Mr. Nichols: That is correct. There are two satellite systems. Actually, there are many satellite systems. The two that are used most frequently are a geo-stationary one that sits directly above the same point on the equator and takes a picture every half-hour. NOAA does that in the United States. The other system is polar orbiting satellites that provide coverage over all areas.

Senator Hubley: How are radar images collected?

Mr. Nichols: We have a network of radars. We are expanding across the country. We currently have 27 installed. Four more will be put in this summer. Those four will be in Chipman, New Brunswick, Dryden, Ontario, Timmins, Ontario, and Prince George, British Columbia.

These stations collect data on a continuing basis. We link the image from all of them together every ten minutes and display a map of Canada. Actually, it is easier to read it in chunks as opposed to all of Canada. It gets pretty tiny.

It is interesting to be able to see storms move across the country. Just as you see on a satellite loop, we have radar loops that provide that information.

Senator Hubley: We see the weather person giving us the weather on television in the morning or the evenings. I guess that is when we get it. Do you monitor their reporting for the accuracy of their information? Do you feed them the information?

Mr. Nichols: We provide information for everyone to use, however there are many private sector companies that also provide forecasts. There are companies from around the world that provide information to different media, and the consumer chooses which company they wish to use.

Senator Hubley: You noted that for broadcasting the weather it is more effective to look at a certain area. How big or small would that area be?

Mr. Nichols: Our forecast office is a forecaster sitting on the desk and working on a forecast for an area. The size of the area depends partly on the amount of weather that is involved. The level of weather activity determines how many people we would have working on a particular area.

The Chairman: You said that one of the radar screens was about 200 miles.

Mr. Nichols: It has a 200-kilometre radius.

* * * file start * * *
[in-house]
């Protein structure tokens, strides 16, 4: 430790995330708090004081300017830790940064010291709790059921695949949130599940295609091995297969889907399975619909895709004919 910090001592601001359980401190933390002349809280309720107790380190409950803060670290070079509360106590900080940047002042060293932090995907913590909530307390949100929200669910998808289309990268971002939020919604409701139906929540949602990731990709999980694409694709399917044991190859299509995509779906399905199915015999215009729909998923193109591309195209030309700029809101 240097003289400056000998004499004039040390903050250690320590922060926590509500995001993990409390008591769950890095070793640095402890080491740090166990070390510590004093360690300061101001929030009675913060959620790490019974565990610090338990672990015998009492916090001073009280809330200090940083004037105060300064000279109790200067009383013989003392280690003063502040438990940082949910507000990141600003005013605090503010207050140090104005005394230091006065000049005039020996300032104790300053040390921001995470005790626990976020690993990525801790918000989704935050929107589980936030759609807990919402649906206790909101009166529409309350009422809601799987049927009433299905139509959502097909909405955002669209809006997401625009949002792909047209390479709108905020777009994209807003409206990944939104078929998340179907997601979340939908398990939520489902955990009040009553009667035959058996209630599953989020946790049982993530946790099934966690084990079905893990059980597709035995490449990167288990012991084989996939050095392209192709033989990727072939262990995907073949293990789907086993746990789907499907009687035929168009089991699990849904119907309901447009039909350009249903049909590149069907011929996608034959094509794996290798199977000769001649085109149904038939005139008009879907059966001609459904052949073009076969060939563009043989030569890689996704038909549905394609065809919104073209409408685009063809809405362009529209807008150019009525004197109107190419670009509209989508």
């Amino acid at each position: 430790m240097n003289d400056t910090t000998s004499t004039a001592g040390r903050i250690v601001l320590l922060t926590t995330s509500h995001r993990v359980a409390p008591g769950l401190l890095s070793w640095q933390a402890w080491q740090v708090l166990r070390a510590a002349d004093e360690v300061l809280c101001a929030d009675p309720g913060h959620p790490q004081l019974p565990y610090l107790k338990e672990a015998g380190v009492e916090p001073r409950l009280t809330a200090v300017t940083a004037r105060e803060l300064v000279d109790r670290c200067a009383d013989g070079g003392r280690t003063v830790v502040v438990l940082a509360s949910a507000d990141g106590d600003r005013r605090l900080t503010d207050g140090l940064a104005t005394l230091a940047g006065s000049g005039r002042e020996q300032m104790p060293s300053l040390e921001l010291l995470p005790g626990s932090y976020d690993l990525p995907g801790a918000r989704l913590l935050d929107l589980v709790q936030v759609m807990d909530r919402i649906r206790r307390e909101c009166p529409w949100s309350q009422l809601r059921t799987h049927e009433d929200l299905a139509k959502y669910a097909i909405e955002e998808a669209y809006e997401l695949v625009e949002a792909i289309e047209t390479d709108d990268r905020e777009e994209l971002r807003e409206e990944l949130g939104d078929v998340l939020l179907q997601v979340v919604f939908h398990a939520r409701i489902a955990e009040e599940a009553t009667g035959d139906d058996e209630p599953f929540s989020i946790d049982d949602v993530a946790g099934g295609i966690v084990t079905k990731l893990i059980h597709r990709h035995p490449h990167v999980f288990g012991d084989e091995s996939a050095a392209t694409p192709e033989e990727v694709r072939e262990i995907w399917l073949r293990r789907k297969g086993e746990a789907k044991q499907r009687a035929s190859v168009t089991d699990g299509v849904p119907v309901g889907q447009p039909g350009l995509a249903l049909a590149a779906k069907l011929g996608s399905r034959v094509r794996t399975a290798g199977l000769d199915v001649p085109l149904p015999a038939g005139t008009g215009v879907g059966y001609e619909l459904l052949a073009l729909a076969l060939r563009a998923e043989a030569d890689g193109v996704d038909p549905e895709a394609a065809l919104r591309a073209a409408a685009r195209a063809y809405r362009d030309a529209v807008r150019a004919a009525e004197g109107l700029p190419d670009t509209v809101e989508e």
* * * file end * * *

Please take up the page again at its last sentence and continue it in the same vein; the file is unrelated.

Senator Hubley: I missed that.

Mr. Nichols: That is only one source of data. One forecaster may be looking at five or more radars that are tracking weather. One person may be watching a variety of those systems.

We usually hook the images together in order to see a composite image. A forecaster can zoom down and look at a particularly small feature, if they so desire.

Again, I must repeat that you do not need to be everywhere where you are forecasting. We gather data from a broad area and a variety of different sensors and move that information into one location and then forecast from that location.

Senator Hubley: You talked about forecasting and how that information becomes specific for airports, farm communities and fishermen, if they have on-board computers. Take a fisherman, for example. If he leaves home in the morning with one forecast, he must know then what the probability of his returning safely will be. Certainly for the fishing community, accurate weather forecasting is very important.

In your outreach, do you do training or any sort of workshops to give the farm community an idea on how to use these weather screens and the information they receive to their advantage?

Mr. Nichols: Yes, there is training done in certain locations. It depends on the client community and what their requirements. We work with the academic community to ensure that individuals have the information.

By providing greater emphasis on outreach, as we are working to do, we will have more of that activity. We will be trying not only to make the information available, but also explain how to use that information for specific purposes.

Senator Gustafson: Do you have a data bank on long-term weather patterns?

Mr. Nichols: I hesitate due to the wording of the question. We have all of the weather information archived. Within a number of weeks, we hope to have that information accessible to everyone through the Internet. You could get the climate information for your area on-line.

You are also talking about a weather map, I believe. Those are archived, but they are much more difficult to retrieve for the average individual. At this point, it is very labour intensive. Yes, we do have all of the maps.

Senator Gustafson: Is the data open to the public? In other words, could this group ask for information on the last 50 years or 100 years and get the data?

Mr. Nichols: The data itself will be on-line for everyone to access within several weeks. It is being tested at this point.

Part of our problem is having sufficient bandwidth. I indicated that the weather office Web site alone is increasing at the rate of 12 per cent a month, which means that we are continually increasing the size of the line to allow that information to flow out to Canadians.

We want to ensure that we have sufficient capacity. We put a very small database on-line with no advertising last summer, and it took only three days for the line to be saturated.

The demand is great. People want that information and it will be made available.

Senator Gustafson: I would like to examine getting information for a specific area. We phone Estevan, Saskatchewan for our weather.